Gauthier, "American Folk" soundtrack drop
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Gauthier, "American Folk" soundtrack drop

Friday, January 26, 2018 – Mary Gauthier is out with the unique "Rifles and Rosary Beads." She wrote the songs with soldiers and/or their families as an outgrowth of a charitable organization with which she is involved. The 11 songs are military-related and also focus on the families. "Iraq" concerns sexual harassment.

The soundtrack to the indie film "American Folk" is out today with its two stars - Joe Purdy and Amber Rubarth - providing most of the music. The film is about two folks singers stranded in LA in the wake of 9-11. John Prine and Jerry Garcia and Davis Grisman provide two other songs.


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CD reviews for Mary Gauthier

CD review - Rifles and Rosary Beads Mary Gauthier has built her career on honest, sometimes brutally and achingly self-confessional songs. This is the first time that she has focused on experiences other than her own, and it could become not only the strongest album of her career but, in its own way, a landmark album. "Rifles and Rosary Beads" was co-written over the period of a few years with U.S. veterans and their families, revealing untold and powerful stories that veterans faced abroad, returning home and that their ...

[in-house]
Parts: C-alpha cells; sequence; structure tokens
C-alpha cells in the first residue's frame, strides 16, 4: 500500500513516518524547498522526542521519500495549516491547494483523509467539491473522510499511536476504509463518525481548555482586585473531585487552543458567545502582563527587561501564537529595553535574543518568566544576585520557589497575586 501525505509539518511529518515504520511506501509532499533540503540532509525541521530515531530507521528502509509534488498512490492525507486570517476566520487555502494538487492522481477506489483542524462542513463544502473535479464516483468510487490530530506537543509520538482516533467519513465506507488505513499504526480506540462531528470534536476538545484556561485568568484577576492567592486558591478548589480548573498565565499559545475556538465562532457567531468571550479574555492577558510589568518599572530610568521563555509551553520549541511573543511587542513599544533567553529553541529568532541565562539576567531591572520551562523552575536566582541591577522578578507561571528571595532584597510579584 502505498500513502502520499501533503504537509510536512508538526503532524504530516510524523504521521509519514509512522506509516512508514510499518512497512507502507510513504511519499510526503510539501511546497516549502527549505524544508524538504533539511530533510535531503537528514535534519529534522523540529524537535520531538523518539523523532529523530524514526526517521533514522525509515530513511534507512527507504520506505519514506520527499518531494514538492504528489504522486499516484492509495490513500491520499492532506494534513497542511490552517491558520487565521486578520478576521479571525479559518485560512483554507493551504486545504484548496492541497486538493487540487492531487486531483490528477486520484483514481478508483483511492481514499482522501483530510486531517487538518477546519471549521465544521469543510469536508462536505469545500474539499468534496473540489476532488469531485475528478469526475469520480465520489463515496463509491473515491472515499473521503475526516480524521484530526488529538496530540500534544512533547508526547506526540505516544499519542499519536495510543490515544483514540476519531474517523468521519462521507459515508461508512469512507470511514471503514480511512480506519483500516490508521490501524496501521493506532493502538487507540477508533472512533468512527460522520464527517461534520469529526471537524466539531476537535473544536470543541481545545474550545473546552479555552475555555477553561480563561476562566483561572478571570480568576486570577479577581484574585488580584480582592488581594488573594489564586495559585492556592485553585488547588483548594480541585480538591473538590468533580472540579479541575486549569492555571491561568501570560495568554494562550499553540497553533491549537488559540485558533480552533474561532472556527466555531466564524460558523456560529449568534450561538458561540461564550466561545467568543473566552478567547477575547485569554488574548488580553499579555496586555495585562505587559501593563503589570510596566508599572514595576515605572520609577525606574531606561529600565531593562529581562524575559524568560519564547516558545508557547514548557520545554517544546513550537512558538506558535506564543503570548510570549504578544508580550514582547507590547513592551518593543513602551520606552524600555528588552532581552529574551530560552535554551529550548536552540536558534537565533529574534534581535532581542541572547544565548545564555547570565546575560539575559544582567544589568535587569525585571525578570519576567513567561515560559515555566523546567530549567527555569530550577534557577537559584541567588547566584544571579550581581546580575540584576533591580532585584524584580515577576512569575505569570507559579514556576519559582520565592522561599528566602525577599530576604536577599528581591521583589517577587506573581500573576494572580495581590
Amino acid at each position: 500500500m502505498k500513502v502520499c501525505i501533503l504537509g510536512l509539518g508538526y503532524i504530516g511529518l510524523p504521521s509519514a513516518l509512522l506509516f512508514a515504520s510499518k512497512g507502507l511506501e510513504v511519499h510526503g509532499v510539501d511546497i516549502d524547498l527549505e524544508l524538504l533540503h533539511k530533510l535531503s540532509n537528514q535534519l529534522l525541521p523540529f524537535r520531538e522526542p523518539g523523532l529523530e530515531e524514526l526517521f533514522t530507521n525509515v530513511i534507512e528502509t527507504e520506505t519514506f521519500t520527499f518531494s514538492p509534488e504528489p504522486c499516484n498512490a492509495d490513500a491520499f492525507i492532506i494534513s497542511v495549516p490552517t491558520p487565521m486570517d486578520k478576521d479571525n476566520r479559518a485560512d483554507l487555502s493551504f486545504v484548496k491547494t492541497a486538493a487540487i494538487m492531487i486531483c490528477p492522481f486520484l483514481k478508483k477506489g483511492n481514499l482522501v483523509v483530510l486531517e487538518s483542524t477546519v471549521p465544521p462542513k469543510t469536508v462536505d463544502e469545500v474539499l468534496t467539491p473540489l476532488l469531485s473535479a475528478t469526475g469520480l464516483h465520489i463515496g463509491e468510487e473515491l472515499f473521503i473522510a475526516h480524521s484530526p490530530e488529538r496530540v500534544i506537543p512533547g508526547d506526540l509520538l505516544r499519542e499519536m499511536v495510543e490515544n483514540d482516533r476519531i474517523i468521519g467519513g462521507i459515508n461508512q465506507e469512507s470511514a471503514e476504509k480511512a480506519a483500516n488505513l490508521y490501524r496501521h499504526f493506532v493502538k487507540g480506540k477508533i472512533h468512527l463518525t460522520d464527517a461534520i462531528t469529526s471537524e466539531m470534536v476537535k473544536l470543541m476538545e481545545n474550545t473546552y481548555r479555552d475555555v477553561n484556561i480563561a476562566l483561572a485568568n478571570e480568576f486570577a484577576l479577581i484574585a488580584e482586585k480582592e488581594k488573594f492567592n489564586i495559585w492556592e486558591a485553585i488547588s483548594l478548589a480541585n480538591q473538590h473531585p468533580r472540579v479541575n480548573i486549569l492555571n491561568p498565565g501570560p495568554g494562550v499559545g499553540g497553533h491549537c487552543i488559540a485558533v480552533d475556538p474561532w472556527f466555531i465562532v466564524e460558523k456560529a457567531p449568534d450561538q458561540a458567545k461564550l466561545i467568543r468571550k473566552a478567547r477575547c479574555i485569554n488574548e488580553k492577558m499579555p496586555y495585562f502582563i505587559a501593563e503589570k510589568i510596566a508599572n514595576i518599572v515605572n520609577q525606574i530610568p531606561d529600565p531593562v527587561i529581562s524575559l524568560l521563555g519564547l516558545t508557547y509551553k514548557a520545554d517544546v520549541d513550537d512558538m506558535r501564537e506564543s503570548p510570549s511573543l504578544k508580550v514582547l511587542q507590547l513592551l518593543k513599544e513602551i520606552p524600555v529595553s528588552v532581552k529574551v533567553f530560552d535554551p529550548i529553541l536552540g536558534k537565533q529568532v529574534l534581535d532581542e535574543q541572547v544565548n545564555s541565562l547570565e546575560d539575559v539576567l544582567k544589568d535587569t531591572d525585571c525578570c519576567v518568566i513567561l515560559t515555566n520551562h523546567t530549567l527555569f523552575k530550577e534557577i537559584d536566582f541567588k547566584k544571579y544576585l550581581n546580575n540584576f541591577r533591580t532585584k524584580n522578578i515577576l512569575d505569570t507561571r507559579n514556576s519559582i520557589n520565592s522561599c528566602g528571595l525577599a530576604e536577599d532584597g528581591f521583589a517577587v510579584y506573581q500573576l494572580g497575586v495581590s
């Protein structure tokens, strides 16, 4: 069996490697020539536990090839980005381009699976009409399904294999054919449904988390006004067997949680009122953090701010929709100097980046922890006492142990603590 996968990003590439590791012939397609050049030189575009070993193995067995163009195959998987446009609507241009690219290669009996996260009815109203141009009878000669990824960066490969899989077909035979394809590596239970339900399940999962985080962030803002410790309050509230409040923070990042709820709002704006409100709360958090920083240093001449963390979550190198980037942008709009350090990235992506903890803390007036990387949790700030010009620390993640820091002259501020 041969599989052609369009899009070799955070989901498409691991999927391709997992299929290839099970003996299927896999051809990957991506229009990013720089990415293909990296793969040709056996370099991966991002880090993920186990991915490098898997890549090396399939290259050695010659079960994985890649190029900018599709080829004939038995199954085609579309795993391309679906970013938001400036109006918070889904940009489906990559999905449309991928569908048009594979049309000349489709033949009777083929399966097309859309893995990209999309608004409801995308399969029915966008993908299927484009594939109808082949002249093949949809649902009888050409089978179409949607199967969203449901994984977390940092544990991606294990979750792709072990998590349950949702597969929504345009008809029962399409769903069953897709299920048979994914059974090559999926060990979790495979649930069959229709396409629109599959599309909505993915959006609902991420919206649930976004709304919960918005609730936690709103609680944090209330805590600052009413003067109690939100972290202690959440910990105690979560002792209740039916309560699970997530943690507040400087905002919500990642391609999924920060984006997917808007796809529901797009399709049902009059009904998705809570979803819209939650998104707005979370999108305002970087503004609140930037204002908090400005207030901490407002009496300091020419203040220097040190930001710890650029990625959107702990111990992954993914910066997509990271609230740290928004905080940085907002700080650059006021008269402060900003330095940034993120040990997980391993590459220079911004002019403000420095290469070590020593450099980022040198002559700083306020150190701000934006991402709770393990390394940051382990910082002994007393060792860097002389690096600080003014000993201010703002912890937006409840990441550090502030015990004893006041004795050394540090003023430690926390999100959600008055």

CD review - Trouble & Love Mary Gauthier is an artist who will never be accused of not telling the truth and the artist's latest collection of songs, "Trouble and Love," is no exception. Inspired by Gauthier's real life heartbreak, the eight-track record follows the artist through the process of grieving over a lost relationship, highlighting with fine lyricism and rich, moody Americana soundscapes the good, the bad and the ugly. Gauthier brought some method acting principles to the recording process, ...
CD review - Live at Blue Rock Live albums can be a tricky proposition. Even if a performer succeeds in doing justice to their material, the artist still has to find a way to enhance the originals. On the other hand, if the concert renditions fail to match the studio versions, then they might be accused of being overly dependent on their producer's studio savvy. So what's the musician to do? If you're Mary Gauthier, you take your most resilient songs - and a few by a sympathetic soul like Fred Eaglesmith - and ...


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